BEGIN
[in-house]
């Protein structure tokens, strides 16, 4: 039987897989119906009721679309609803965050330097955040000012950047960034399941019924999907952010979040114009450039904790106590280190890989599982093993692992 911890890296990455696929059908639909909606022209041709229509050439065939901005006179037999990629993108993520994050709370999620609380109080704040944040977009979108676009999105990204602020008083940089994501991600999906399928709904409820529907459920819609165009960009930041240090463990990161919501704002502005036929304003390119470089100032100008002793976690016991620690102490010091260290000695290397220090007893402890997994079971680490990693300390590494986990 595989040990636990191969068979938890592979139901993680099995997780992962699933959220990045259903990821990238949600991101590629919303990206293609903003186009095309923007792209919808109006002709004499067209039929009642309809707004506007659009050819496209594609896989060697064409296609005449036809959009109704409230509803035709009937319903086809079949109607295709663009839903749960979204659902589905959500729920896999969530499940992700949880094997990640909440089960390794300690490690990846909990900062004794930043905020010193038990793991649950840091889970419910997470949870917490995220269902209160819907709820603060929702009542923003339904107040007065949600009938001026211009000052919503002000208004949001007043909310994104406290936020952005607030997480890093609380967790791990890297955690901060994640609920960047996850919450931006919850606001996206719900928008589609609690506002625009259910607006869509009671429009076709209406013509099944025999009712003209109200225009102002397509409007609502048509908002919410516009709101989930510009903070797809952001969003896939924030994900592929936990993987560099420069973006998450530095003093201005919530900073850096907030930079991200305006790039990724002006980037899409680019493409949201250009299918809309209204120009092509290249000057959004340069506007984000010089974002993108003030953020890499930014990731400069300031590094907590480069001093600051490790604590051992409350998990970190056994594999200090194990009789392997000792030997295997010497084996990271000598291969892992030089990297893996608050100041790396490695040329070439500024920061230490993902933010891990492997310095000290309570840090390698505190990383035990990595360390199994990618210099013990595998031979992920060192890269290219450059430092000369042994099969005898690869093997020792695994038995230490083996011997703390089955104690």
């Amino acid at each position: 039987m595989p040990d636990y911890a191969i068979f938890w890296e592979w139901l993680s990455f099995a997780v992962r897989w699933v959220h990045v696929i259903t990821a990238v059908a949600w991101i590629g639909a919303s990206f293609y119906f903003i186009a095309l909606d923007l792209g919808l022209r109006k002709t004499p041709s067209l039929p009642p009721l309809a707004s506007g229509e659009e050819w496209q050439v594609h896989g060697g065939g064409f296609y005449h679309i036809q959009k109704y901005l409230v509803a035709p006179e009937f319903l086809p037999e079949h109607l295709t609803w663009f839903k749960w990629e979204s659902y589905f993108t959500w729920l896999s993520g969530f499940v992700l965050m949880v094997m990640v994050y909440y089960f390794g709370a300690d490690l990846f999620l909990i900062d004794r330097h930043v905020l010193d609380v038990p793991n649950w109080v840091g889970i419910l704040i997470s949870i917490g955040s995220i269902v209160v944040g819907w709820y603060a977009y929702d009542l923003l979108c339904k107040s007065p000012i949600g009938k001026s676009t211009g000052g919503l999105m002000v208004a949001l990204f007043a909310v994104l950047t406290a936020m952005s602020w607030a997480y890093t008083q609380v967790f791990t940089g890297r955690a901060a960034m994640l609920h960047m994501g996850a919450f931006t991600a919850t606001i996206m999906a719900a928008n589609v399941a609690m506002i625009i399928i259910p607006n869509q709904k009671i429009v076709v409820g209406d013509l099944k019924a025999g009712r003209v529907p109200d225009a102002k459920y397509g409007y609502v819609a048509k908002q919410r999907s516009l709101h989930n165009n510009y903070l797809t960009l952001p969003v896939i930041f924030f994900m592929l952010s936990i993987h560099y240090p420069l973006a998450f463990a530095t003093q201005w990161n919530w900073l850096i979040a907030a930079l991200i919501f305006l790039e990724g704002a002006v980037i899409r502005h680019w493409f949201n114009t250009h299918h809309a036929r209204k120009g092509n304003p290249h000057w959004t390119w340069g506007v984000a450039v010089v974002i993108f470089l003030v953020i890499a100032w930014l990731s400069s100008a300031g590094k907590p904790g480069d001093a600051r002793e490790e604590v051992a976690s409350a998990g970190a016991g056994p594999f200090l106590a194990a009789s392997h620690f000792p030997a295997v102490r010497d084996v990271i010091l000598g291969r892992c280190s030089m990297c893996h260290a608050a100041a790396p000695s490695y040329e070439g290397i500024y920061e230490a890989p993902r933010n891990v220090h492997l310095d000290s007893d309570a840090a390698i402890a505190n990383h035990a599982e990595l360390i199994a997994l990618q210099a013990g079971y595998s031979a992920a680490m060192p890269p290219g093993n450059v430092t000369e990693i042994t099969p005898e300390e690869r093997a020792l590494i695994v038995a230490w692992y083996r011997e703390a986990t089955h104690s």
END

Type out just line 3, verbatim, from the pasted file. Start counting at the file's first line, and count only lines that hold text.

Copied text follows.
């Amino acid at each position: 039987m595989p040990d636990y911890a191969i068979f938890w890296e592979w139901l993680s990455f099995a997780v992962r897989w699933v959220h990045v696929i259903t990821a990238v059908a949600w991101i590629g639909a919303s990206f293609y119906f903003i186009a095309l909606d923007l792209g919808l022209r109006k002709t004499p041709s067209l039929p009642p009721l309809a707004s506007g229509e659009e050819w496209q050439v594609h896989g060697g065939g064409f296609y005449h679309i036809q959009k109704y901005l409230v509803a035709p006179e009937f319903l086809p037999e079949h109607l295709t609803w663009f839903k749960w990629e979204s659902y589905f993108t959500w729920l896999s993520g969530f499940v992700l965050m949880v094997m990640v994050y909440y089960f390794g709370a300690d490690l990846f999620l909990i900062d004794r330097h930043v905020l010193d609380v038990p793991n649950w109080v840091g889970i419910l704040i997470s949870i917490g955040s995220i269902v209160v944040g819907w709820y603060a977009y929702d009542l923003l979108c339904k107040s007065p000012i949600g009938k001026s676009t211009g000052g919503l999105m002000v208004a949001l990204f007043a909310v994104l950047t406290a936020m952005s602020w607030a997480y890093t008083q609380v967790f791990t940089g890297r955690a901060a960034m994640l609920h960047m994501g996850a919450f931006t991600a919850t606001i996206m999906a719900a928008n589609v399941a609690m506002i625009i399928i259910p607006n869509q709904k009671i429009v076709v409820g209406d013509l099944k019924a025999g009712r003209v529907p109200d225009a102002k459920y397509g409007y609502v819609a048509k908002q919410r999907s516009l709101h989930n165009n510009y903070l797809t960009l952001p969003v896939i930041f924030f994900m592929l952010s936990i993987h560099y240090p420069l973006a998450f463990a530095t003093q201005w990161n919530w900073l850096i979040a907030a930079l991200i919501f305006l790039e990724g704002a002006v980037i899409r502005h680019w493409f949201n114009t250009h299918h809309a036929r209204k120009g092509n304003p290249h000057w959004t390119w340069g506007v984000a450039v010089v974002i993108f470089l003030v953020i890499a100032w930014l990731s400069s100008a300031g590094k907590p904790g480069d001093a600051r002793e490790e604590v051992a976690s409350a998990g970190a016991g056994p594999f200090l106590a194990a009789s392997h620690f000792p030997a295997v102490r010497d084996v990271i010091l000598g291969r892992c280190s030089m990297c893996h260290a608050a100041a790396p000695s490695y040329e070439g290397i500024y920061e230490a890989p993902r933010n891990v220090h492997l310095d000290s007893d309570a840090a390698i402890a505190n990383h035990a599982e990595l360390i199994a997994l990618q210099a013990g079971y595998s031979a992920a680490m060192p890269p290219g093993n450059v430092t000369e990693i042994t099969p005898e300390e690869r093997a020792l590494i695994v038995a230490w692992y083996r011997e703390a986990t089955h104690s």